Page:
Adding A Microphone Jack To A HAM Radio Handset

[dajjhman] wrote in to show us how he added a microphone jack to the handset of his Yaesu radio while retaining the DTMF functions. He states that there were some adapters available on the market, but they are non standard and didn’t really fit his needs. The modification itself is pretty simple, especially with his great documentation and clear pictures. For anyone else who might need this setup, this should be a great resource.

18 thoughts on “Adding A Microphone Jack To A HAM Radio Handset

    1. Each FCC regulated service has its own rules. In some services (e.g. the Family Radio Service, or FRS) any modifications at all are prohibited. In others you may change anything that doesn’t affect the RF performance. Hams, however, are permitted to change absolutely anything they want and may even build radios entirely from scratch. All we have to do is ensure that our emissions are consistent with the rules for our service.

  1. Ham Radio Operators are licensed to build and modify their own equipment, even at the entry level license allotted to 7 year olds (yes, they can pass the exam!). Also, this is a modification of the external Microphone, not the transmitter so it should be allowed as long as the PTT button and such are not modified, but that’s a different story and still a gray area
    and all of those rules apply to Transmitters, you can modify a receiver as long as you are not listening in on certain bands.

  2. @xeracy

    Incorrect. One of the main points of ham radio licensing is to encourage experimentation.

    If the author is a licensed amateur, he can do what he wants with his transceiver and operate it in the ham bands, so long as the radio’s emissions are compliant with the terms of his particular level of licensing.

    It is not at all uncommon for hams to acquire commercial radio equipment and modify it for use in the ham bands. If the FCC “sayeth” what you claim, this would be impossible.

  3. You can modify radios, you just can’t modify them outside of your privilege class. In this case, he’s just modifying the handset which isn’t modifying the radio itself at all.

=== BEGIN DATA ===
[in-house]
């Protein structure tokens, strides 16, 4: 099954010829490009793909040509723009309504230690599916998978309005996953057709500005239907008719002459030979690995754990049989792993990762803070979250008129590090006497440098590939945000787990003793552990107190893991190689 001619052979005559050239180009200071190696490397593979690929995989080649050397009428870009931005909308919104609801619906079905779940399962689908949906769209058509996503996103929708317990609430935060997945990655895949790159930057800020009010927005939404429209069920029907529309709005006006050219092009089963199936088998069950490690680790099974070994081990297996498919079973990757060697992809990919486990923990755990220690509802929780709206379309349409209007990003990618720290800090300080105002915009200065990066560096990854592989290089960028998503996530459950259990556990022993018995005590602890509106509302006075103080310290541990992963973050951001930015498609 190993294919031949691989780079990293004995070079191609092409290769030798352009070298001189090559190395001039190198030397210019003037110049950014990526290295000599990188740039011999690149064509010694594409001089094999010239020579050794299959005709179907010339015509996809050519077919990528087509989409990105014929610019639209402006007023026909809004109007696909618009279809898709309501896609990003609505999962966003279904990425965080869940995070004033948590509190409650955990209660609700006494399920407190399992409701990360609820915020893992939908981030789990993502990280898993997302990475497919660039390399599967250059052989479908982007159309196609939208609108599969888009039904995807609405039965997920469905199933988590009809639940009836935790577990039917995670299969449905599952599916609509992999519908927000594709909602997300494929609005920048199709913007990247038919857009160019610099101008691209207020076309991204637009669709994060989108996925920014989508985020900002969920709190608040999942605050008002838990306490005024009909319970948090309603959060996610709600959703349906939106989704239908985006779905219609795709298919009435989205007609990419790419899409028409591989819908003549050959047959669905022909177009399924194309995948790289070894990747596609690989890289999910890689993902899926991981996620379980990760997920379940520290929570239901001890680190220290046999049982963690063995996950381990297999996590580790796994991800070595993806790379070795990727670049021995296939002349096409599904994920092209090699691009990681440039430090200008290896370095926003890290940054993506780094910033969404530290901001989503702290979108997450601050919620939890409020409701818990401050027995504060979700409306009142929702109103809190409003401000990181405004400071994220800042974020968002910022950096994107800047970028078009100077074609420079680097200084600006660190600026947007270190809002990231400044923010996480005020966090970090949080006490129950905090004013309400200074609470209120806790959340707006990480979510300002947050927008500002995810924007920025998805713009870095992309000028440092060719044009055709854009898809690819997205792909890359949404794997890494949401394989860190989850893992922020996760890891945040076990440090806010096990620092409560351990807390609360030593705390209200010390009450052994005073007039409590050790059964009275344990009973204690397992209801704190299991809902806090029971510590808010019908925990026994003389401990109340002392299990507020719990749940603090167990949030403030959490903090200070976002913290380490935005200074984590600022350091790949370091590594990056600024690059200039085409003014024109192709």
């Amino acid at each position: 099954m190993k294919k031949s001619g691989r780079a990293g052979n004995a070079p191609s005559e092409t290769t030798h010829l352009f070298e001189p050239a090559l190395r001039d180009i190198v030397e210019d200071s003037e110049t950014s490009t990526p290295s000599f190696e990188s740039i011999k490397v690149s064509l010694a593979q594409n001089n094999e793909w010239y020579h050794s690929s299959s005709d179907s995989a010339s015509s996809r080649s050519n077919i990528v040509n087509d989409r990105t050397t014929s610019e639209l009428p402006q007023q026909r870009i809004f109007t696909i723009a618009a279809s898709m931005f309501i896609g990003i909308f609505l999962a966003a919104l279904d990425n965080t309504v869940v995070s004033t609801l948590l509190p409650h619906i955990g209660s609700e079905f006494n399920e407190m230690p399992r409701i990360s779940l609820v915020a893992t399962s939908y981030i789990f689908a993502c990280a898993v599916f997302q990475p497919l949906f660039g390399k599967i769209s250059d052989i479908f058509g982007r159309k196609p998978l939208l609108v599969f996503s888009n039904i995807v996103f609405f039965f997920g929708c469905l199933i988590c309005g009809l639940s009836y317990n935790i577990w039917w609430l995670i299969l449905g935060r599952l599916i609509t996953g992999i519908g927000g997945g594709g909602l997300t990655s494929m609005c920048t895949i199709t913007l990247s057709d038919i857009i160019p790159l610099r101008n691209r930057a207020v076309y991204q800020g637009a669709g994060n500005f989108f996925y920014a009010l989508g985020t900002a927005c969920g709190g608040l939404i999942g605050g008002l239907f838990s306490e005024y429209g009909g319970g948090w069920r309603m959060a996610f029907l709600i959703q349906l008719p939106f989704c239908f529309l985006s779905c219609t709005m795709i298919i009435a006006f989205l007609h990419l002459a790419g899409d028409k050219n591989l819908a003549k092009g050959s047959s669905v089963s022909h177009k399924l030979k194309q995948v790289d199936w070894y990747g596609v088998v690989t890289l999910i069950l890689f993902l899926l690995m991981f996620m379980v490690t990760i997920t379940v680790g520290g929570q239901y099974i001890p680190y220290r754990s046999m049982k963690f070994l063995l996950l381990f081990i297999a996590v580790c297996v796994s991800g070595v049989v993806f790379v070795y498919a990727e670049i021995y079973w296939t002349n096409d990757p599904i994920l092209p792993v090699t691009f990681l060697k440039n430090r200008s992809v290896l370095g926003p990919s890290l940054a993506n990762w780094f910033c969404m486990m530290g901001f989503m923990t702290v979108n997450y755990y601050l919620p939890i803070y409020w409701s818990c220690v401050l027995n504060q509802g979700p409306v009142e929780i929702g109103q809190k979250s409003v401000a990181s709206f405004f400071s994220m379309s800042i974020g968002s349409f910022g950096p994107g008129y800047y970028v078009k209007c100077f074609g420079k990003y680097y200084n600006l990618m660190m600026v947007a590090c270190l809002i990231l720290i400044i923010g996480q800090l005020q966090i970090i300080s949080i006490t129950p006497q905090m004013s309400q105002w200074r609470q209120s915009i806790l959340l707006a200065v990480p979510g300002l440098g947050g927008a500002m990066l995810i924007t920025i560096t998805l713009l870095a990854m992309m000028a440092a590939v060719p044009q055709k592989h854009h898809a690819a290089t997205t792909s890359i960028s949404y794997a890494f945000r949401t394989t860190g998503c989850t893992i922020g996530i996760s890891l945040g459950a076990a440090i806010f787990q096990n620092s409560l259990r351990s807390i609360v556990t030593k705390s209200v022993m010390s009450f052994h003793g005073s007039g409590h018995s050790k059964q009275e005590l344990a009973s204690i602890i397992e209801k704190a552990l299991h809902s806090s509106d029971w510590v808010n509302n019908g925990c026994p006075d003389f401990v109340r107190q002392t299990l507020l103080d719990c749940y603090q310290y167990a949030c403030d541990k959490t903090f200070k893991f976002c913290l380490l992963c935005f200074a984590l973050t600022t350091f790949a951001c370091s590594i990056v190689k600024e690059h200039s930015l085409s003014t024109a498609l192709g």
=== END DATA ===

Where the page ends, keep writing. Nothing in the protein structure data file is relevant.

Please, please, please stop capitalizing it. It’s ham, all lower case. Not HAM or H.A.M. – it doesn’t stand for anything, it’s a pseudonym for “amateur” radio. k? thx.

  4. folks around these parts(geographically speaking) get a little touchy when it comes to the FCC and radios. a few seem to have forgotten the idea that being ham radio, or equipment doesn’t have to pass FCC type acceptance, and by nature, it can’t.

    hams=hackers. usually.

  5. Great mod, I will have to do this as well with my FT-1900 with my Bose aviation headset. You may need to change the mic gain under the settings menu depending on what mic you use. N1IR

  6. Nice!
    Bummer about the switch.
    I think anyone who has done enough of this stuff has bunged something ELSE up in the cause of making something better.

    As a switch-around, you could also do something similar to this to add a DTMF encoder (or old Radio Shmack tone dialer) to a non-DTMF enabled system.

    Great stuff!

  7. @Jerome

    Other countries have more restrictive regulations. Some countries restrict what types of transmitters lower level licensees can use. Typically if they have such restrictions, they require rockbound (crystal controlled) transmitters

  8. hams still have to follow rules, they just don’t have to prove it by getting their hacks certified. If hams didn’t have to follow rules I’d be building myself a nice spark-gap radio :)

  9. @Kyle

    You can build a spark gap transmitter legally if you can make it efficient enough to cut down on spurrious emissions!! – I thought about trying, but it would take a lot of experimentation in a Faraday Cage
    Maybe that’ll be my next thing sent to Hackaday – but this microphone is enough until school starts for me!

    -73!, ke5tuz, Jimmy

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